Passion for everyday writing comes with time and experience, but also from that incredible story inside you - bursting out and begging to be written. Discover what excites you as a person and put it on paper. Eventually it will find it’s way into a screenplay. Write the type of movie that you personally would want to watch.
Get excited! Go for it!
Image courtesy of NerdGoblin.com
“I don’t need an alarm clock. My ideas wake me.”
Don’t be boring. Don’t write about things that aren’t interesting to you. Ideas should flow to and from you. Write them down and review them often. Always pursue the most exciting (to you) while quietly cultivating the others as you go.
Use the excitement to get writing and maintain momentum. That will sustain you through some of the rough patches. But reflect back upon your exciting idea and take note of what it is that brings the positive energy. Focus on that and get writing!
“There are no dull subjects, only dull writers.”
The number one rule in filmmaking is not to bore the audience. That’s why your first ten pages of screenplay are so vital. Your audience is the reader (think producer), and they must be hooked from page one. Any subject can be tackled in a screenplay. Your job is to make it exciting and worthwhile.
Don’t fall for the formulaic. Press yourself to be original and creative - no matter the topic. Always leave the reader wanting to know what comes next, and keep them guessing!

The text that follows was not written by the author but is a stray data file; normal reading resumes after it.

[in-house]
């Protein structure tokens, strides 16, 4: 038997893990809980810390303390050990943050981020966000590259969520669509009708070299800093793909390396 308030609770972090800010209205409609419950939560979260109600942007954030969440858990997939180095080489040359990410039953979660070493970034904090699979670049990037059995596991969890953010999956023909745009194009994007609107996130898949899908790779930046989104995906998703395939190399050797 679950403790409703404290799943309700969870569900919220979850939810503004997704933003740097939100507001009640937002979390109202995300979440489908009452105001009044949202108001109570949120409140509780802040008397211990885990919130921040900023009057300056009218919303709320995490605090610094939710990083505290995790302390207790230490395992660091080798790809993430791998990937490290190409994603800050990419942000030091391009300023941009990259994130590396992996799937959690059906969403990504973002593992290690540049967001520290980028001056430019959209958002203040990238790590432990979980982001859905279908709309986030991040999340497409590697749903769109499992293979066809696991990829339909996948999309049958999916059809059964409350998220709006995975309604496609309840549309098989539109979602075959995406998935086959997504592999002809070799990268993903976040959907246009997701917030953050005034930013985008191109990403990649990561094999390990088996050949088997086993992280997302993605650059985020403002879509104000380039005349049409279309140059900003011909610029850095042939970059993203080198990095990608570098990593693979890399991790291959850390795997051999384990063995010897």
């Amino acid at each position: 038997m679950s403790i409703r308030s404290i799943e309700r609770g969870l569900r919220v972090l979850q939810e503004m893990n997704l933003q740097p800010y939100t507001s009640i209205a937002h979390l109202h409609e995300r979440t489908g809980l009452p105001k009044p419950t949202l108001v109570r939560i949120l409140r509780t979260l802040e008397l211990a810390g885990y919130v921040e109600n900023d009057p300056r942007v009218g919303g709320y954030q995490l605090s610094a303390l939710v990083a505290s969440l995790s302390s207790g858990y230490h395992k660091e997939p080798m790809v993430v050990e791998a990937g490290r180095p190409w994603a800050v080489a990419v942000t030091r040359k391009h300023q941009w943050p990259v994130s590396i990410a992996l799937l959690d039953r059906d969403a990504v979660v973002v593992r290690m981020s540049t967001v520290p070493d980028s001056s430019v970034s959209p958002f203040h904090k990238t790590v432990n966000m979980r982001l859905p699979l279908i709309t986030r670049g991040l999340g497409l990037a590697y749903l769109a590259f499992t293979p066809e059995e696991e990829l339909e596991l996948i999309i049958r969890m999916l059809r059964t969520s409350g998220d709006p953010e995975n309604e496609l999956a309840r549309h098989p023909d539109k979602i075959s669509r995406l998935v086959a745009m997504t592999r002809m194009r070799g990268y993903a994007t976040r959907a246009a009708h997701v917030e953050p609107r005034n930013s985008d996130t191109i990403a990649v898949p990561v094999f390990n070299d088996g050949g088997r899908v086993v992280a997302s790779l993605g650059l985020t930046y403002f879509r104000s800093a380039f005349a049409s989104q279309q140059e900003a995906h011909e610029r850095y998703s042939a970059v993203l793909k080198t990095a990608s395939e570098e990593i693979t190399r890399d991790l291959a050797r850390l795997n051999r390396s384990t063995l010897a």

“A typewriter needs only paper; a camera uses film, requires subsidiary equipment by the truckload and Wellington several hundreds of technicians. That is always the central fact about the filmmakers opposed to any other artist: he can never afford his own tools.”
Resources for writers and filmmakers
Every artist, filmmaker, writer, or creative professional needs to constantly be learning! Becoming better at your craft will change your life, it will invite unseen opportunities, and it will bless the lives of those around you - and those who work with you or benefit from your creativity. Here are several resources to foster learning and growth.
Here are some suggested tools for screenwriters that you should be able to afford:
These books should be on the shelf for quick reference, inspiration, the rules, and general reference.
THE SCREENWRITER'S BIBLE
The go to source for screenplay formatting, this is an invaluable book to have in your library. Want to know how to handle dual dialogue? Flashbacks? This book will make you an expert. Every serious screenwriter needs it in their arsenal. Here are some other, great resources:
SAVE THE CAT
THE FOUNDATIONS OF SCREENWRITING
YOUR SCREENPLAY SUCKS!
THE ART OF DRAMATIC WRITING
THE WRITER'S JOURNEY
THE 101 HABITS OF HIGHLY SUCCESSFUL SCREENWRITERS
These blogs are necessary for my writing and craft development. Follow them and you won't regret it.
BALLS OF STEEL
BEHIND THE LINES
GO INTO THE STORY
Tools for writing
Things that make my life as a writer and professor easier and bearable.
I'm not a disciple of the more trendy "Scrivener" software (although it is a great writing environment, with some excellent export options). But outside of screenwriting, I use Storyist. I love it's simplicity and organization. I love setting daily writing "targets" and watching my progress throughout the day. It's an all-around great writing tool that is similar to Scrivener in every way. It also has iOS apps that work well (especially the iPad app).